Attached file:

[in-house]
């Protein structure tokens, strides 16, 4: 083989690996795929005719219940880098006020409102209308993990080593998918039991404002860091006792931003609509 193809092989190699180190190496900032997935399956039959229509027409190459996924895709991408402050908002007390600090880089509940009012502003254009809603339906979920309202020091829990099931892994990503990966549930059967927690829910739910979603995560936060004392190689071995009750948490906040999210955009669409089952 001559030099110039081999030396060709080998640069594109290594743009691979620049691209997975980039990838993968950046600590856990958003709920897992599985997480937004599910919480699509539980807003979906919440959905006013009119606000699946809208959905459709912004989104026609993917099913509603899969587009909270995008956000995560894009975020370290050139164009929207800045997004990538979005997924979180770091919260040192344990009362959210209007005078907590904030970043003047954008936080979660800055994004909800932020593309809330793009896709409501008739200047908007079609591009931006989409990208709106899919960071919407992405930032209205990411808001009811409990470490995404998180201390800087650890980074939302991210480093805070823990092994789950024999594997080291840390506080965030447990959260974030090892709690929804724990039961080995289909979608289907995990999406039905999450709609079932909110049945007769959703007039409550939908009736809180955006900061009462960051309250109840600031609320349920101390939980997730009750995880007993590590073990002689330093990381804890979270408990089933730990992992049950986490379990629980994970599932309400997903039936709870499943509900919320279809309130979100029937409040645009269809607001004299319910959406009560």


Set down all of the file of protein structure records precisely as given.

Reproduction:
[in-house]
């Protein structure tokens, strides 16, 4: 083989690996795929005719219940880098006020409102209308993990080593998918039991404002860091006792931003609509 193809092989190699180190190496900032997935399956039959229509027409190459996924895709991408402050908002007390600090880089509940009012502003254009809603339906979920309202020091829990099931892994990503990966549930059967927690829910739910979603995560936060004392190689071995009750948490906040999210955009669409089952 001559030099110039081999030396060709080998640069594109290594743009691979620049691209997975980039990838993968950046600590856990958003709920897992599985997480937004599910919480699509539980807003979906919440959905006013009119606000699946809208959905459709912004989104026609993917099913509603899969587009909270995008956000995560894009975020370290050139164009929207800045997004990538979005997924979180770091919260040192344990009362959210209007005078907590904030970043003047954008936080979660800055994004909800932020593309809330793009896709409501008739200047908007079609591009931006989409990208709106899919960071919407992405930032209205990411808001009811409990470490995404998180201390800087650890980074939302991210480093805070823990092994789950024999594997080291840390506080965030447990959260974030090892709690929804724990039961080995289909979608289907995990999406039905999450709609079932909110049945007769959703007039409550939908009736809180955006900061009462960051309250109840600031609320349920101390939980997730009750995880007993590590073990002689330093990381804890979270408990089933730990992992049950986490379990629980994970599932309400997903039936709870499943509900919320279809309130979100029937409040645009269809607001004299319910959406009560």